I had mitral valve surgery at the age of 35 and did NOT have a cath done prior to my repair. I did have a very detailed cardiac CT scan. I am sure had there been any artery problems show up on the scan a cath would have also been performed, my arteries were clean and the valve was as expected, so they only did the CT.

  • Cindy McGinn

    I had a heart cath about a week before my aortic valve replacement surgery. I had had an echocardiogram about 2 weeks prior to that. My cardiologist said that the echo showed extreme narrowing of the valve but my symptoms did not reflect that at all. He wanted the heart cath to determine if the symptoms I presented or the echo reflected my condition more accurately. As others mentioned above it was beneficial; they found a ‘minor’ artery that was 50% blocked so they corrected that to prevent future issues. I was very nervous about the heart cath. It ended up being very easy to get through, no discomfort to speak of, and it removed any question about what my path would be.

  • Charlie Swinburn

    I had a heart cath prior to my robotic surgery to repair my mitral valve. My understanding is that having relatively clear arteries was required for robotic surgery (at Mayo) because if they had to also do a bypass they couldn’t do it robotically.

  • Tim Purnell

    I had Mitral valve repair last year at age 33 and I had a heart cath performed a few weeks prior to the surgury. The clip that they used in my groin to close off the artery after surgery was one of the most painful things I have endured in my life-probably worse than the heart surgery itself. I had no sedation at all during this procedure or for the heart cath-not recommended!

  • Carmen “Dixie” Downey

    I had a cardiac cath. done two days before my schdeuled heart surgery to replace mitral and aorta valves. The purpose was to make sure that my heart vessels didn’t need replacement too…..and they didn’t…..I ended up with only the aorta valve being replaced. The mitral valve was calcified into the heart muscle. The surgeon stated he couldn’t removed the valve and cut into the heart muscle for that couldn’t be repaired. He did do a MAZE procedure…………I was 80 yrs. old at the time of this surgery.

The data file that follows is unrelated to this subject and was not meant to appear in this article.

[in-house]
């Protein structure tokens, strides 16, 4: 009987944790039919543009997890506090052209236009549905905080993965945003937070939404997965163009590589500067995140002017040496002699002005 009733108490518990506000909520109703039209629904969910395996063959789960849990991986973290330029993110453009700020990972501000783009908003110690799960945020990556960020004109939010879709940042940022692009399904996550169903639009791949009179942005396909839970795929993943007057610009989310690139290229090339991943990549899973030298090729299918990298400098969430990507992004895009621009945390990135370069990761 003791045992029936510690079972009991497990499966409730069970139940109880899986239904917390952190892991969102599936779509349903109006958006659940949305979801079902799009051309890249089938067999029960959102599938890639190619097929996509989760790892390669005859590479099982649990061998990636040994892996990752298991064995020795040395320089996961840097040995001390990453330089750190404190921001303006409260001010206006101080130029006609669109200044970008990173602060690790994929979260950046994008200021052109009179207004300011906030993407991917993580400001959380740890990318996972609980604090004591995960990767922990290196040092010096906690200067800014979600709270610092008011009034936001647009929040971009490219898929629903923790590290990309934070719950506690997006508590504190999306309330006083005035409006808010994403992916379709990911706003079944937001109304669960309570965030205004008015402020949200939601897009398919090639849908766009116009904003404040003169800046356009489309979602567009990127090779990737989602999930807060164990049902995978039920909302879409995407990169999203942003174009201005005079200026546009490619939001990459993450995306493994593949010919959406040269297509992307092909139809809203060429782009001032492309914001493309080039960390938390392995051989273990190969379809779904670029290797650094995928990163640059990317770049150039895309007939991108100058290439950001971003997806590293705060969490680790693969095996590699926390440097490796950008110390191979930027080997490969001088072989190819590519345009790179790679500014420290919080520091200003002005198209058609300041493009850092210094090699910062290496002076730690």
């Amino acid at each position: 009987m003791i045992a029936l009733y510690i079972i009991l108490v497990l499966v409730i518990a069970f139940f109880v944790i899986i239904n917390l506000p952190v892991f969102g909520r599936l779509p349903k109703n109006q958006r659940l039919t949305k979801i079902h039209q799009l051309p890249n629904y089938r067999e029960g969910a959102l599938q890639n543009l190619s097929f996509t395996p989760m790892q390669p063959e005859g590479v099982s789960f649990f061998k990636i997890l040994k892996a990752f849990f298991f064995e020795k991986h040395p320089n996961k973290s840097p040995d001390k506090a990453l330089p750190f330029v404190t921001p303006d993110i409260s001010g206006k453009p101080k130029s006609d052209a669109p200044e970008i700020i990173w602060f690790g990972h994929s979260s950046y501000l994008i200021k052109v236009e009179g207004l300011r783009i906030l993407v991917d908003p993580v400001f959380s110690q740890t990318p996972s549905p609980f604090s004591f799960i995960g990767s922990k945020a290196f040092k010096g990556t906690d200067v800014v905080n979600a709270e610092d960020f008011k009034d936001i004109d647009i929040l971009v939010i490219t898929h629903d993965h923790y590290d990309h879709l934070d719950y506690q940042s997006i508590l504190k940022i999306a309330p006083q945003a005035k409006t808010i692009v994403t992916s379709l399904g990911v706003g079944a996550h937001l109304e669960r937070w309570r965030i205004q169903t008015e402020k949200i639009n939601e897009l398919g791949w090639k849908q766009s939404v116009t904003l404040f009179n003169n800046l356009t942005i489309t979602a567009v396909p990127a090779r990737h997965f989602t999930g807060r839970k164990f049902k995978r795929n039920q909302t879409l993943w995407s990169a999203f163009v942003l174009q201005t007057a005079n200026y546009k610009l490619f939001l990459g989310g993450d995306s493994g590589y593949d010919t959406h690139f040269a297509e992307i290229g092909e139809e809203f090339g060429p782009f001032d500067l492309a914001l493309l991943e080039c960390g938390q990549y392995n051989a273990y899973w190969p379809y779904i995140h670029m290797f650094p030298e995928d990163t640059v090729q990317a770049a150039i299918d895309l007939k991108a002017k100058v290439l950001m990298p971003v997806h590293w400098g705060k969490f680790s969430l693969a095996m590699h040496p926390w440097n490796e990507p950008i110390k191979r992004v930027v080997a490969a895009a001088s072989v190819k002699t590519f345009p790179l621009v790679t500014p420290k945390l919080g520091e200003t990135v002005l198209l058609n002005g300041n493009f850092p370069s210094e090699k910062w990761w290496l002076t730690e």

I am glad that it was done…….I am free of A-fib…..verified by my pacemaker checks every three months……..At 81 yrs. young, my Cardiologist is amazed that I take so few medications…..I do take many nutritional supplements and have done most of my life…..I did graduate from Cardia Rehab. a year ago, doing a 24 min. mile on the Tread-mill……..I continue to be active and live life to the fullest………

  • Patricia

    My husband had two caths prior to surgery. They were years apart but the cath allowed the doctor to see the exact condition of his aortic valve. Surgery was not required at first–not until 6 years later, after the second cath confirmed that his condition had deteriorated to the point where surgery was absolutely required.

  • Don Hull

    I had a cardiac catheterization about two weeks before my valve surgery. My surgeon in Nashville (two hours away from my home cardiologist) said he didn’t want any surprises. My home cardiologist did it and I watched the procedure. There was no pain, maybe a little discomfort, and one night in the hospital. I’d do it again in a heartbeat!

  • Ricky (a female)

    Hi DIXIE,YOU KEEP TICKIN lady……I’d love to meet you.You are what
    I want to be like,”when I grow up”.Take care,Ricky

  • john O’Neill

    Two years ago I had my cath done imediately before my surgery for Aortic valve replacement and anerism repair with a dacron graft at the Mayo Clinic. I didn’t feel a thing or remember anything about it. All I remember is being told as they moved me from the cath lab to surgery that I would have to have one bypass along with everything else. I also heard one of the doctors telling my kids that they needed to be checked for bycuspid aortic valve. I didn’t have to deal with any of the restrictions after the cath as I was in surgery. I wonder why everyone doesn’t do it this way. The site in my groin was worse than my chest in that it was swollen and bruised badly and I had numbness in my leg that lasted a couple of months.

  • Kathy Arnot

    Is a angigram the same as what your talking about ?
    I had one before a recent artificial Aortic valve was put in,
    because of severe regergitation?

  • Duane Hunt

    A had a (my first and only) heart cath scheduled the day before my mitral valve repair surgery. I entered the hospital, had the cath, spent the night, and then had my surgery the next morning.

  • Mark Reid